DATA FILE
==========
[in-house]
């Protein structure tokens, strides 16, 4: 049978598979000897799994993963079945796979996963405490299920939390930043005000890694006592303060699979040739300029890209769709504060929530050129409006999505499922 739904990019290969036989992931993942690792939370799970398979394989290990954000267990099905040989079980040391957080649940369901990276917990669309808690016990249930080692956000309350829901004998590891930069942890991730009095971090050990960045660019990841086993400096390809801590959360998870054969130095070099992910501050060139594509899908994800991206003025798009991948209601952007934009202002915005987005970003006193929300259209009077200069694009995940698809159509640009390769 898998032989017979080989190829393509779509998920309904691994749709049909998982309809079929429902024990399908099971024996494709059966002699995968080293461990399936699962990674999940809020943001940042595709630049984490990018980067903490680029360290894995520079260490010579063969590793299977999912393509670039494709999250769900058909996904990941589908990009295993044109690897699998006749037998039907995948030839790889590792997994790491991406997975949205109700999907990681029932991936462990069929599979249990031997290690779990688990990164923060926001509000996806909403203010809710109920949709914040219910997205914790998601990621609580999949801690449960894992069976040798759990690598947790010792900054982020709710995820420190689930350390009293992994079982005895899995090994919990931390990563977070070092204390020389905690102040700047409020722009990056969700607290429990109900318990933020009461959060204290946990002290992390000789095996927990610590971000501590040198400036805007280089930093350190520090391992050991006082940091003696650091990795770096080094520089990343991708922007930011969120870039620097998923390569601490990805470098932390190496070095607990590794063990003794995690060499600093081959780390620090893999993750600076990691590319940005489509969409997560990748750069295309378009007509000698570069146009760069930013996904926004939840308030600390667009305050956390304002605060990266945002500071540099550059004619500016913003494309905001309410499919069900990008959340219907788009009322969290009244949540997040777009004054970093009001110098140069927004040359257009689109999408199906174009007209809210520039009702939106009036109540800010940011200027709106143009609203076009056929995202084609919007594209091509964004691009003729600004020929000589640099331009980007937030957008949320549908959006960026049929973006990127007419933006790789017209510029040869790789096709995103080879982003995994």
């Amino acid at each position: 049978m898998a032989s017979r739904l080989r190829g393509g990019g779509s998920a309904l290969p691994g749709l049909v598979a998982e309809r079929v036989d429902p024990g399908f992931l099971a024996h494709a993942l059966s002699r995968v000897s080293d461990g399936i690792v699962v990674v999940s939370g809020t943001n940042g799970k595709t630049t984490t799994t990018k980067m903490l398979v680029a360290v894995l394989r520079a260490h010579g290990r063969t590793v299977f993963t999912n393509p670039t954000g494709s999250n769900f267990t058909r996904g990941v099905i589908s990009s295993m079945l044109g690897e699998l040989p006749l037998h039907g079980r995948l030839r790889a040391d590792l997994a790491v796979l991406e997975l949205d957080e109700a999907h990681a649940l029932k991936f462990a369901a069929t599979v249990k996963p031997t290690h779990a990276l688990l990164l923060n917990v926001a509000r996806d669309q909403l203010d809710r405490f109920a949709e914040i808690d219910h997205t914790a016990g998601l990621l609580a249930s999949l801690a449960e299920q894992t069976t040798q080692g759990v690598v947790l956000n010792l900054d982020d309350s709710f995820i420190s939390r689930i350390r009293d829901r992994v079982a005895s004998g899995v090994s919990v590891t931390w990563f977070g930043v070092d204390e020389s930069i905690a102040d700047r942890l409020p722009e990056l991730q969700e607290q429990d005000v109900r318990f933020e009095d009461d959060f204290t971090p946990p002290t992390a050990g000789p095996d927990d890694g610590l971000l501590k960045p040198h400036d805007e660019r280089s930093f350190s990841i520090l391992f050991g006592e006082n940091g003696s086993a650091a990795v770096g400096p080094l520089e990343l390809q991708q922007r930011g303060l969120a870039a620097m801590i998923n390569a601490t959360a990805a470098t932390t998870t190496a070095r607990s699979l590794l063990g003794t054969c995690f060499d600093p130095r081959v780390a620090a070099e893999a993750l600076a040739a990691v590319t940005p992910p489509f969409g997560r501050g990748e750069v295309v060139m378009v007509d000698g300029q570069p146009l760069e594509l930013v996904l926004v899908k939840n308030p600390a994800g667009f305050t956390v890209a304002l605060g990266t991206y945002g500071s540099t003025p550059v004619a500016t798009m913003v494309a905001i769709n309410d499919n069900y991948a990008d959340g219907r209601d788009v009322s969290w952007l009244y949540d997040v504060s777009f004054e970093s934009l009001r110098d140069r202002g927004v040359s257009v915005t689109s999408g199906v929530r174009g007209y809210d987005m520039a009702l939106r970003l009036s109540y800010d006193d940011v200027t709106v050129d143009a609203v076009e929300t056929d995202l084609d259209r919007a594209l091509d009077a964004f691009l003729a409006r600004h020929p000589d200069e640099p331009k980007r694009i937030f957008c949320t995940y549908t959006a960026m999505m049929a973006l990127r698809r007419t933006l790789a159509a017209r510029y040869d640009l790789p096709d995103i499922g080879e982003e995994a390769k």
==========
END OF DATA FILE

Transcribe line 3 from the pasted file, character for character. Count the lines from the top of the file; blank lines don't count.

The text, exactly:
């Amino acid at each position: 049978m898998a032989s017979r739904l080989r190829g393509g990019g779509s998920a309904l290969p691994g749709l049909v598979a998982e309809r079929v036989d429902p024990g399908f992931l099971a024996h494709a993942l059966s002699r995968v000897s080293d461990g399936i690792v699962v990674v999940s939370g809020t943001n940042g799970k595709t630049t984490t799994t990018k980067m903490l398979v680029a360290v894995l394989r520079a260490h010579g290990r063969t590793v299977f993963t999912n393509p670039t954000g494709s999250n769900f267990t058909r996904g990941v099905i589908s990009s295993m079945l044109g690897e699998l040989p006749l037998h039907g079980r995948l030839r790889a040391d590792l997994a790491v796979l991406e997975l949205d957080e109700a999907h990681a649940l029932k991936f462990a369901a069929t599979v249990k996963p031997t290690h779990a990276l688990l990164l923060n917990v926001a509000r996806d669309q909403l203010d809710r405490f109920a949709e914040i808690d219910h997205t914790a016990g998601l990621l609580a249930s999949l801690a449960e299920q894992t069976t040798q080692g759990v690598v947790l956000n010792l900054d982020d309350s709710f995820i420190s939390r689930i350390r009293d829901r992994v079982a005895s004998g899995v090994s919990v590891t931390w990563f977070g930043v070092d204390e020389s930069i905690a102040d700047r942890l409020p722009e990056l991730q969700e607290q429990d005000v109900r318990f933020e009095d009461d959060f204290t971090p946990p002290t992390a050990g000789p095996d927990d890694g610590l971000l501590k960045p040198h400036d805007e660019r280089s930093f350190s990841i520090l391992f050991g006592e006082n940091g003696s086993a650091a990795v770096g400096p080094l520089e990343l390809q991708q922007r930011g303060l969120a870039a620097m801590i998923n390569a601490t959360a990805a470098t932390t998870t190496a070095r607990s699979l590794l063990g003794t054969c995690f060499d600093p130095r081959v780390a620090a070099e893999a993750l600076a040739a990691v590319t940005p992910p489509f969409g997560r501050g990748e750069v295309v060139m378009v007509d000698g300029q570069p146009l760069e594509l930013v996904l926004v899908k939840n308030p600390a994800g667009f305050t956390v890209a304002l605060g990266t991206y945002g500071s540099t003025p550059v004619a500016t798009m913003v494309a905001i769709n309410d499919n069900y991948a990008d959340g219907r209601d788009v009322s969290w952007l009244y949540d997040v504060s777009f004054e970093s934009l009001r110098d140069r202002g927004v040359s257009v915005t689109s999408g199906v929530r174009g007209y809210d987005m520039a009702l939106r970003l009036s109540y800010d006193d940011v200027t709106v050129d143009a609203v076009e929300t056929d995202l084609d259209r919007a594209l091509d009077a964004f691009l003729a409006r600004h020929p000589d200069e640099p331009k980007r694009i937030f957008c949320t995940y549908t959006a960026m999505m049929a973006l990127r698809r007419t933006l790789a159509a017209r510029y040869d640009l790789p096709d995103i499922g080879e982003e995994a390769k």